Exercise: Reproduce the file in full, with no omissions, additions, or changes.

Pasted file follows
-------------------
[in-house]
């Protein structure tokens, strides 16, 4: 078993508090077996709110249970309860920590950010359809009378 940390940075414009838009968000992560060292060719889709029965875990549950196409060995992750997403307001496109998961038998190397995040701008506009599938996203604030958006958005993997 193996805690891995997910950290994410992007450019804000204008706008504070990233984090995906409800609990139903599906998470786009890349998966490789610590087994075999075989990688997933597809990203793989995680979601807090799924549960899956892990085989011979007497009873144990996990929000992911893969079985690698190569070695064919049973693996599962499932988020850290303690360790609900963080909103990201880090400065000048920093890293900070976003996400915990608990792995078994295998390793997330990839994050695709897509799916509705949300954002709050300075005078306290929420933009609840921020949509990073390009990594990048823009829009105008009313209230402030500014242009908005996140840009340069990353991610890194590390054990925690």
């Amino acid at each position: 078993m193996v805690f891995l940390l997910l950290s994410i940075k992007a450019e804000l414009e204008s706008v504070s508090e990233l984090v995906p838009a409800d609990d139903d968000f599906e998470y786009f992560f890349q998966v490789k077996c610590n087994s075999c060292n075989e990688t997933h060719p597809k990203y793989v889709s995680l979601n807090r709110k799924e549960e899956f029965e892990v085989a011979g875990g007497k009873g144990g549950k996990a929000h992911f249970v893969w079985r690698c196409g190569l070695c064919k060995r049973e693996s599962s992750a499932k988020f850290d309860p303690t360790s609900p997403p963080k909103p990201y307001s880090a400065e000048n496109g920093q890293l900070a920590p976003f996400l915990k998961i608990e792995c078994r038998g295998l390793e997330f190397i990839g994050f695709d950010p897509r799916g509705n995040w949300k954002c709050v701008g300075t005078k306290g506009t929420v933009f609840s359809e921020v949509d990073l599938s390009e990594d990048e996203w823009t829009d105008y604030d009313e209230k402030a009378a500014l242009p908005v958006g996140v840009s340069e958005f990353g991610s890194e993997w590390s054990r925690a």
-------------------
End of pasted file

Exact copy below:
[in-house]
């Protein structure tokens, strides 16, 4: 078993508090077996709110249970309860920590950010359809009378 940390940075414009838009968000992560060292060719889709029965875990549950196409060995992750997403307001496109998961038998190397995040701008506009599938996203604030958006958005993997 193996805690891995997910950290994410992007450019804000204008706008504070990233984090995906409800609990139903599906998470786009890349998966490789610590087994075999075989990688997933597809990203793989995680979601807090799924549960899956892990085989011979007497009873144990996990929000992911893969079985690698190569070695064919049973693996599962499932988020850290303690360790609900963080909103990201880090400065000048920093890293900070976003996400915990608990792995078994295998390793997330990839994050695709897509799916509705949300954002709050300075005078306290929420933009609840921020949509990073390009990594990048823009829009105008009313209230402030500014242009908005996140840009340069990353991610890194590390054990925690």
């Amino acid at each position: 078993m193996v805690f891995l940390l997910l950290s994410i940075k992007a450019e804000l414009e204008s706008v504070s508090e990233l984090v995906p838009a409800d609990d139903d968000f599906e998470y786009f992560f890349q998966v490789k077996c610590n087994s075999c060292n075989e990688t997933h060719p597809k990203y793989v889709s995680l979601n807090r709110k799924e549960e899956f029965e892990v085989a011979g875990g007497k009873g144990g549950k996990a929000h992911f249970v893969w079985r690698c196409g190569l070695c064919k060995r049973e693996s599962s992750a499932k988020f850290d309860p303690t360790s609900p997403p963080k909103p990201y307001s880090a400065e000048n496109g920093q890293l900070a920590p976003f996400l915990k998961i608990e792995c078994r038998g295998l390793e997330f190397i990839g994050f695709d950010p897509r799916g509705n995040w949300k954002c709050v701008g300075t005078k306290g506009t929420v933009f609840s359809e921020v949509d990073l599938s390009e990594d990048e996203w823009t829009d105008y604030d009313e209230k402030a009378a500014l242009p908005v958006g996140v840009s340069e958005f990353g991610s890194e993997w590390s054990r925690a």